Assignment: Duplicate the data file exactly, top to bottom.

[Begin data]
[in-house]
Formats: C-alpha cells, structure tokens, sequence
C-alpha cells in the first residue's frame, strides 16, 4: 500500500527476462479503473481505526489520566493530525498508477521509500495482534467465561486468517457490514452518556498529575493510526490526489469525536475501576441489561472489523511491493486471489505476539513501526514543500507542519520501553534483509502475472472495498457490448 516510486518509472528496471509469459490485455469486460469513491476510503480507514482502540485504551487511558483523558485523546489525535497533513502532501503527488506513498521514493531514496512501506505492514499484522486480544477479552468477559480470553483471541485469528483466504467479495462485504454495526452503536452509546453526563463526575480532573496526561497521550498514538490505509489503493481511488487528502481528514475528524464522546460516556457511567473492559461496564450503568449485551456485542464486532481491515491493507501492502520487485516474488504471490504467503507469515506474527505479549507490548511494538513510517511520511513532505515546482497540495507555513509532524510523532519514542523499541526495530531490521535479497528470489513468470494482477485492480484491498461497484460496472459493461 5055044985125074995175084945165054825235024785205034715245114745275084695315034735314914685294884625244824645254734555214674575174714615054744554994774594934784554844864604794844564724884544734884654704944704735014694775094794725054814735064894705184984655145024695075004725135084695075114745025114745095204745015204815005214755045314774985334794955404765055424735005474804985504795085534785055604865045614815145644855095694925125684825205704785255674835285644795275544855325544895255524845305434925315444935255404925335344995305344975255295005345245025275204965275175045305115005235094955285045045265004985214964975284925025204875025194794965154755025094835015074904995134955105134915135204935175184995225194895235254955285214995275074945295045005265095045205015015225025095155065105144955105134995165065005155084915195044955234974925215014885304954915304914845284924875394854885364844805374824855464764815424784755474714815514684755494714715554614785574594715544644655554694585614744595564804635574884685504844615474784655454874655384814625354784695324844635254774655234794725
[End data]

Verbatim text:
[in-house]
Formats: C-alpha cells, structure tokens, sequence
C-alpha cells in the first residue's frame, strides 16, 4: 500500500527476462479503473481505526489520566493530525498508477521509500495482534467465561486468517457490514452518556498529575493510526490526489469525536475501576441489561472489523511491493486471489505476539513501526514543500507542519520501553534483509502475472472495498457490448 516510486518509472528496471509469459490485455469486460469513491476510503480507514482502540485504551487511558483523558485523546489525535497533513502532501503527488506513498521514493531514496512501506505492514499484522486480544477479552468477559480470553483471541485469528483466504467479495462485504454495526452503536452509546453526563463526575480532573496526561497521550498514538490505509489503493481511488487528502481528514475528524464522546460516556457511567473492559461496564450503568449485551456485542464486532481491515491493507501492502520487485516474488504471490504467503507469515506474527505479549507490548511494538513510517511520511513532505515546482497540495507555513509532524510523532519514542523499541526495530531490521535479497528470489513468470494482477485492480484491498461497484460496472459493461 5055044985125074995175084945165054825235024785205034715245114745275084695315034735314914685294884625244824645254734555214674575174714615054744554994774594934784554844864604794844564724884544734884654704944704735014694775094794725054814735064894705184984655145024695075004725135084695075114745025114745095204745015204815005214755045314774985334794955404765055424735005474804985504795085534785055604865045614815145644855095694925125684825205704785255674835285644795275544855325544895255524845305434925315444935255404925335344995305344975255295005345245025275204965275175045305115005235094955285045045265004985214964975284925025204875025194794965154755025094835015074904995134955105134915135204935175184995225194895235254955285214995275074945295045005265095045205015015225025095155065105144955105134995165065005155084915195044955234974925215014885304954915304914845284924875394854885364844805374824855464764815424784755474714815514684755494714715554614785574594715544644655554694585614744595564804635574884685504844615474784655454874655384814625354784695324844635254774655234794725